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  1. 1. Special organ scan: Part 4 Sanjoy Sanyal MS ( Sr. Lecturer, National University of Rwanda I. Nyaruhirira Directeur, Centre Hospitalier de KIGALI, "C.H.K.", Kigali, Rwanda. Published in 2001 in SURGERY journal (Passi Publications), New Delhi, India When G. N. Hounsfield announced the development of a revolutionary technique called computerised axial tomography in 1972, it was thought that nuclear imaging will get relegated to the pages of history. Since then the world has witnessed the development of MRI, spiral CT etc. Though the role of nuclear imaging has decreased with the advent of these techniques, it still occupies a niche for itself which cannot be usurped. In this issue of SURGERY journal (1999) radio-nuclide scans of a few special organs will be discussed. Brain scan Isotopes and imaging Though radio-arsenic and 197, 203Hg (mercury) have been used for brain scanning, 99mTc-pertechnetate is the most commonly used. Following IV injection its gamma emission is captured by a gamma camera. The scanned image may be seen on a cathode ray tube or a developed photographic plate, where increased gamma emission correspond to areas of increased brightness or blackness, respectively. TcO4- and BBB: The pertechnetate (99mTcO4-) ion binds to plasma proteins, quickly moves into the extra-cellular space and distributes itself like the Cl- ion in various organs except the normal brain because of the blood brain barrier (BBB). Thus, negligible uptake of the isotope by the normal brain prevents its effective visualisation by isotope scan, unlike other organs. Lesions: Any pathological process can break down the BBB, allowing the 99mTcO4- to localise in the area as a 'hot' spot (positive scan), contrasting with the low uptake in the normal areas of the brain with intact BBB (negative scan). The difference in uptake are accentuated on immediate and/or delayed scans. Vascularity: The more vascular the lesion, the more consistent is its demonstration by radioisotope scan. Tumours, inflammatory masses, abscesses, infarction, intra- and extra-cerebral haemorrhage all give positive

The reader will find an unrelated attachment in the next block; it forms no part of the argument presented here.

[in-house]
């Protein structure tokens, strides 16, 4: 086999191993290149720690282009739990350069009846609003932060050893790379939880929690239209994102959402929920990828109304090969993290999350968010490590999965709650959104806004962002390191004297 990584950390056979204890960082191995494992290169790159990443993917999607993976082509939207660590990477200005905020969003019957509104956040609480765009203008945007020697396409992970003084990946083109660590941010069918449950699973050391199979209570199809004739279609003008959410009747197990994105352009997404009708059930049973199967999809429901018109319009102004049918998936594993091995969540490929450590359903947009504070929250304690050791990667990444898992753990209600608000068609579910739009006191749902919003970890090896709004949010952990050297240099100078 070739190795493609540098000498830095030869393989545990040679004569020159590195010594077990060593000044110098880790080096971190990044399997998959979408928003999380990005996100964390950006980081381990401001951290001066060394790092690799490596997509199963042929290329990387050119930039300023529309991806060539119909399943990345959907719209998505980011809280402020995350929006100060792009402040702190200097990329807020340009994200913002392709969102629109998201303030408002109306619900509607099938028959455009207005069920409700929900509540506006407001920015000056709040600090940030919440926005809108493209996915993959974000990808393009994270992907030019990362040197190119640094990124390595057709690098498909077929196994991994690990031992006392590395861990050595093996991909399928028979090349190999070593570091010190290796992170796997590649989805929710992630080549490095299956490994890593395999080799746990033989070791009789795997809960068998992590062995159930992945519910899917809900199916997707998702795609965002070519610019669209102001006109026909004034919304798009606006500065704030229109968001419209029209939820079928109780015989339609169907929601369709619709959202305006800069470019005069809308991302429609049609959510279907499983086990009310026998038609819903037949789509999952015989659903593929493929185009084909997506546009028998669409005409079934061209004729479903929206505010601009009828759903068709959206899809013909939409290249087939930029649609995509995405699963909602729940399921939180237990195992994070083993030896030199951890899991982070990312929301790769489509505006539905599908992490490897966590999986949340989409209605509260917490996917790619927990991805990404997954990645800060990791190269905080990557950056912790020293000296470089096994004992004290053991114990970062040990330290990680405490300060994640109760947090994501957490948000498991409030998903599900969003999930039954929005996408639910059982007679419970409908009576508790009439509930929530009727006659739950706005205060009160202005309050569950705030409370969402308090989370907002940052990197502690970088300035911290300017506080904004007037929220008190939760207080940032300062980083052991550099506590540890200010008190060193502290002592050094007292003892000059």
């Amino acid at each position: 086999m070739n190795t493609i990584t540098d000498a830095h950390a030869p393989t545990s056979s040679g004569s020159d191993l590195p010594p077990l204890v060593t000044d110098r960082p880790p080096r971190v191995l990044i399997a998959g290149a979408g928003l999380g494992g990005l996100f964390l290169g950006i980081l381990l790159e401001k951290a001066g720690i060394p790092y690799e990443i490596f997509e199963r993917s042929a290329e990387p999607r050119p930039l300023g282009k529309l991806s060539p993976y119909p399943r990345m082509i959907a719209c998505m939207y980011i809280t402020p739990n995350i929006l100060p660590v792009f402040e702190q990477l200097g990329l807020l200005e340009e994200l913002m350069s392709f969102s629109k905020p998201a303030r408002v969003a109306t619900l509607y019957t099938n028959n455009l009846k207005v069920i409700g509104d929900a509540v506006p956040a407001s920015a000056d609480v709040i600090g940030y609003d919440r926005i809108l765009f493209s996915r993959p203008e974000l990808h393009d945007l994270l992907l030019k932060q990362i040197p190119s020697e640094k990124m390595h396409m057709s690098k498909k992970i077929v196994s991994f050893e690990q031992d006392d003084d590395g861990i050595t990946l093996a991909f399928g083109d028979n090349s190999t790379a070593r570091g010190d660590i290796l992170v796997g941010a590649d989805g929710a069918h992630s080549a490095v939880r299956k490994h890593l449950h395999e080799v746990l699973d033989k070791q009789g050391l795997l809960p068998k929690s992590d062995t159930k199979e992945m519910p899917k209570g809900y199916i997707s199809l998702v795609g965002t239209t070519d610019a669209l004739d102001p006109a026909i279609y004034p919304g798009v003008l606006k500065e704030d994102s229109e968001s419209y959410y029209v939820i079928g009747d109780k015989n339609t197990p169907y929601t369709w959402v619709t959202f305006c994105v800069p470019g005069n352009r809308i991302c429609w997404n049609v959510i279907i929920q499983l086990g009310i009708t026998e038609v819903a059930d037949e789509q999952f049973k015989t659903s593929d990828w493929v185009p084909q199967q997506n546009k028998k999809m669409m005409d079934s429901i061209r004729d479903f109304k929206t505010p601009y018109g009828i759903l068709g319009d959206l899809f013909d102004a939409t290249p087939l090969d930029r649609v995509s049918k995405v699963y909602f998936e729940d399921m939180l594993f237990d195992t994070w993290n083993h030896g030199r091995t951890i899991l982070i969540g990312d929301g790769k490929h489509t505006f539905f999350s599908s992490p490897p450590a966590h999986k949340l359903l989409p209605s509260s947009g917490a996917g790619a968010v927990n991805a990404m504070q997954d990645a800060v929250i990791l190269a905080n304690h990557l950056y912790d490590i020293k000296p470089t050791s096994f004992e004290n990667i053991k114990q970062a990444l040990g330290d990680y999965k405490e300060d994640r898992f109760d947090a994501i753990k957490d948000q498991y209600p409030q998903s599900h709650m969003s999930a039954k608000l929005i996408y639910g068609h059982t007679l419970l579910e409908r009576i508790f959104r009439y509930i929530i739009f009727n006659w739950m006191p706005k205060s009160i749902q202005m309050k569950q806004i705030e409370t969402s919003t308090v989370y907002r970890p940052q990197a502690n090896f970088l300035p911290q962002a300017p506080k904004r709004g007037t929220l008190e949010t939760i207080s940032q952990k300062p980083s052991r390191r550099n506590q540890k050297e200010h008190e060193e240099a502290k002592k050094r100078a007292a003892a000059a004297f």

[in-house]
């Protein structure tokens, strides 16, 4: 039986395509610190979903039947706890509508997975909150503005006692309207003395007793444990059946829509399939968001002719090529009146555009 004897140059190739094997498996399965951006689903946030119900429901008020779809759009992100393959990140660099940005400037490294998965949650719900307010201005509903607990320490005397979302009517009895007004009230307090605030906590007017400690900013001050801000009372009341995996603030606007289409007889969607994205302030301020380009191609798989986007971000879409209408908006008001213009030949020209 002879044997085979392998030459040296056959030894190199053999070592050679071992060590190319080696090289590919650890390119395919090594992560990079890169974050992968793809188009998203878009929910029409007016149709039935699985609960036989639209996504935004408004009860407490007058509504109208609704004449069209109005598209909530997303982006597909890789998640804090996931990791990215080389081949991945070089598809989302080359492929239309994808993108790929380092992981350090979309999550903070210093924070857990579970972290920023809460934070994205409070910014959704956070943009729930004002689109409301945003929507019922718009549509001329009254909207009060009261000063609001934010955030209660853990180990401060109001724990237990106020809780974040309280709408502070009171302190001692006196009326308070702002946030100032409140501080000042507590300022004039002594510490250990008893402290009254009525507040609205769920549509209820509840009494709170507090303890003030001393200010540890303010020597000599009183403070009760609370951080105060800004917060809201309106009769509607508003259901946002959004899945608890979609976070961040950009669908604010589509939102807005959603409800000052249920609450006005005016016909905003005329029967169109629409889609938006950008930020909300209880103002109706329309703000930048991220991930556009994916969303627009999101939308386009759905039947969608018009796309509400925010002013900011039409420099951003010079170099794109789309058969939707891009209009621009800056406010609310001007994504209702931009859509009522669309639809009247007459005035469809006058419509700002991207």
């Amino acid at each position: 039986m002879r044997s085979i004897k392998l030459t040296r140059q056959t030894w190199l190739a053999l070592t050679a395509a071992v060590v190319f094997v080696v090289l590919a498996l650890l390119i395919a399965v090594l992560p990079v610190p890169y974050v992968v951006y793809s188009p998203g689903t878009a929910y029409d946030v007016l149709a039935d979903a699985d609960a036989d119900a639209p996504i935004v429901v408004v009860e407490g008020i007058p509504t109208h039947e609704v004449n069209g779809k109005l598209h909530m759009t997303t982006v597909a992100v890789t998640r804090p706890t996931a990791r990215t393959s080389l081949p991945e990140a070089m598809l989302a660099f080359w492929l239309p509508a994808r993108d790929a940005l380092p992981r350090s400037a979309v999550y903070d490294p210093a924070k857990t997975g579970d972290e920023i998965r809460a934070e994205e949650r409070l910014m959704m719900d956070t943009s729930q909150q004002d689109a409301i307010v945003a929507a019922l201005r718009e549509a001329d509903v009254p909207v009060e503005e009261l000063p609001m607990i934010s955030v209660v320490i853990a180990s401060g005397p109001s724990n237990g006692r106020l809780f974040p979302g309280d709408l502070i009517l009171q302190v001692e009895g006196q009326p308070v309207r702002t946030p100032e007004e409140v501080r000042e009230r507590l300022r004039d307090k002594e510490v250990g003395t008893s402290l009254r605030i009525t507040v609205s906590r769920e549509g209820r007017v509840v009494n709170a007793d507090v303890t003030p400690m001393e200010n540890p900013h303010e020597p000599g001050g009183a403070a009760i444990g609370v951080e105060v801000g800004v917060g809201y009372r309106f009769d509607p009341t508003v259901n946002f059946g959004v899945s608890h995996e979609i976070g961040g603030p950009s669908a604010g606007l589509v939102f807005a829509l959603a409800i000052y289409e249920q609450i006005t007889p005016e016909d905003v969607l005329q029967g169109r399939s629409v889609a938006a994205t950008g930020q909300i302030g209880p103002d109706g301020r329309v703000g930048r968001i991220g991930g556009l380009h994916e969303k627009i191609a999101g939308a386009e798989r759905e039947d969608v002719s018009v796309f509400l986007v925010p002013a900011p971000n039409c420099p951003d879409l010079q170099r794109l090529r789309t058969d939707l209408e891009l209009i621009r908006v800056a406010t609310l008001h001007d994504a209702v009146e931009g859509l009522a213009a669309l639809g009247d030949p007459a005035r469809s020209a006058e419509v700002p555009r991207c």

2. 2. scans. The 99mTcO4- localisation is not specific for any lesion but occurs in any lesion where disruption of the BBB and the vascularity of the lesion allows high lesion-to-brain distribution ratio. 99m Tc pentetate scan: This is DTPA (diethylene-triamino-penta-acetic (pentetic) acid) complexed with 99m Tc in a sterile NaCl solution. Administered IV, it is used in renal (most commonly), brain and lung scanning (table 1A). Space-occupying lesions Certain space-occupying lesions (SOL) such as meningioma, acoustic tumour, malignant glioma and brain abscess appear particularly prominent in scan. Since this technique images the entire head as opposed to slices, accurate localisation of lesions with respect to external observable landmarks is possible. On the other hand, in contrast to CT scan, radio-nuclide scan provides very little anatomical detail. Positrocephalogram: This is a record produced by the emission of positrons by isotopes of arsenic (AN=33, AW=74.922), administered to facilitate localisation of brain tumours (infra). Vascular lesions They are divided into; (a) infarcts; (b) haematomas; and (c) arterio-venous malformations (AVM). The last is described under dynamic radio-nuclide angioscan (DRA). Some infarcts may be successfully imaged in their sub-acute stage (days to weeks) and they are often positive especially in the 2 nd or 3rd week. Many haematomas are positive in the sub-acute stage (first week), remain positive for several weeks and then return to normal on radio-nuclide scan. They cannot be seen in the late stages (months or years). Thus serial brain scanning can help to differentiate tumours from vascular lesions. Dynamic radio-nuclide angioscan: This involves obtaining rapid (1-second interval) images shortly after an IV bolus injection of 99mTc. It depicts blood flow through the brain and is particularly useful in patients with AVM. In this condition, gamma camera viewing of the posterior of the head and neck shows; (a) early appearance of radioactivity over the lesion (typical of AVM) compared to rest of the brain; (b) higher peak density of gamma emission and; (c) delayed washout of radioactivity in the delayed images. This can be compared with static scan images to confirm the increased amount of tracer localised in the region of AVM. Scans to assess function One major application of radio-nuclide scan which have not been supplanted by the newer imaging modalities is the study of dynamic physiological and metabolic events in the brain. CT scan provides accurate anatomical information but no physiological details. The special applications of radio-nuclide scan include the following. Radio-nuclide cisternogram: After a radioisotope is injected into the ventriculo-subarachnoid space, sequential scans are taken to demonstrate the circulatory pattern of CSF and delineate abnormalities of flow. Radioencephalogram: This is a curve showing the passage of an injected tracer through the cerebral blood vessels, as revealed by an external scintillation counter. Placing the same over 2 sides of the skull provides a comparative index of the circulation in the two carotid systems. 133Xenon perfusion scan: